Luxury Hotels

Simply Sunday – simplify LIFE, please

Why is everything in life getting so complicated? Girlahead is trying to find quarantine regulations for flying around Europe. The official UK government website should simply give details for each EU country today, 27th September 2020. No, it gives, instead, layering, adding the additional regulations, with lots of official and unidentified numbers, to the additions of 26th September and so on and so forth way back to July 2020.

Take food. Years ago chef Dean Fearing, in Dallas, had a signature dish that listed the protein with no less than 12 vegetables, each of them wrapped round others or wrapped in others. Please, let us go to what Noma is now doing, merely a fabulous burger, best meat and additives, simply fabulous.  And look at this edible sunflower, above, caviar-with-a-difference at Pétrus, atop Island Shangri-La, Hong Kong.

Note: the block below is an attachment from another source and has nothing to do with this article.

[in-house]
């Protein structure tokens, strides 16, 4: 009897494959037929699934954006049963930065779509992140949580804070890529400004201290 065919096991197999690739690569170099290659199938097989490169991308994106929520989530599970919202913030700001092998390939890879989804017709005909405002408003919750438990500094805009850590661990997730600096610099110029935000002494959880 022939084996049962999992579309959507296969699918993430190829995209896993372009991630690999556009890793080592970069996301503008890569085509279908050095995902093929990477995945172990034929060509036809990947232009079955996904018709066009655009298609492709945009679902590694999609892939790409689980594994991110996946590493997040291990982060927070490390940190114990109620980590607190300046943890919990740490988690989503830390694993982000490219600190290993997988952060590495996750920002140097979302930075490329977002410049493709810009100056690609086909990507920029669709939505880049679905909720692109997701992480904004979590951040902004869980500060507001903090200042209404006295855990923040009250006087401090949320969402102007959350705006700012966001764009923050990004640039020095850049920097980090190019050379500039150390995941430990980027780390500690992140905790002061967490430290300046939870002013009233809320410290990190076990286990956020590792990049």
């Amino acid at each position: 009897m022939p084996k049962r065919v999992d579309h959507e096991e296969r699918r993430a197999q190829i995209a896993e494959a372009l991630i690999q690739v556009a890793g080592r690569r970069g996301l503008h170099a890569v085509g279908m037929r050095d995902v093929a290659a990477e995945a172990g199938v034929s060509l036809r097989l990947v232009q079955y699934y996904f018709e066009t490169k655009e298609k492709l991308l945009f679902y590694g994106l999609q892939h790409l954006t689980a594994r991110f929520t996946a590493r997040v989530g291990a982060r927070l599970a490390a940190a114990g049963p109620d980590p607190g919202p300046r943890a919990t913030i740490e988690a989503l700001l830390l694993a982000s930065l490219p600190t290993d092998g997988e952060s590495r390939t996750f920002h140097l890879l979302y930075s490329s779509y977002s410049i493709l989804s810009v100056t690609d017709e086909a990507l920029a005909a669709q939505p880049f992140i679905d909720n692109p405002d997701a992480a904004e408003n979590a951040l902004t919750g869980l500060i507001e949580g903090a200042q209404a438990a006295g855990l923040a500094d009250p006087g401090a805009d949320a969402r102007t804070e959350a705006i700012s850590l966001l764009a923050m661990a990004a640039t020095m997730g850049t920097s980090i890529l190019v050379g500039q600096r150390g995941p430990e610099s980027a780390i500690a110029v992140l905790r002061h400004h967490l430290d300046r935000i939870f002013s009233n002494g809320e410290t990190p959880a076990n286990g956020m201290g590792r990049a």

And on the hotel side generally it is a welcome relief that, thanks to the pandemic all that plethora of tent-cards and silly little spiral-edged calendar collateral stuff has had to be removed (sorry about copies of such decent publications as Economist and New York Times now being forbidden, however).  To take simplification further, would that hotel bosses would realise that allowing their teams to dress more realistically would be appreciated by everyone. We all know that The Pig hotels allow staff to wear casual shirts, their own jeans and Converse trainers: a posting by Girlahead of Tom Ford’s brilliant current-show item, matching loose V-neck sweater over silky pyjama pants, with Tom Ford waistband, garnered oodles of interest. Finally, on this simplification sermon, let us finish with Fashion, capital F. In Milan this last week, Silvia Venturini Fendi’s mixed men’s and women‘s collection included such home-working thoughts as looser looks and layering, with impish knit beanies carrying the Fendi logo, and laser-cut jackets worn with Bermuda shorts and slippers (the perfect Zoom meeting look?). Overall, by the way, Italy’s fashion council is projecting, for 2020, a 29% decrease in revenues, a nearly 50 billion-euro ($58 billion) drop in sales from last year, but the participants are still coming up trumps.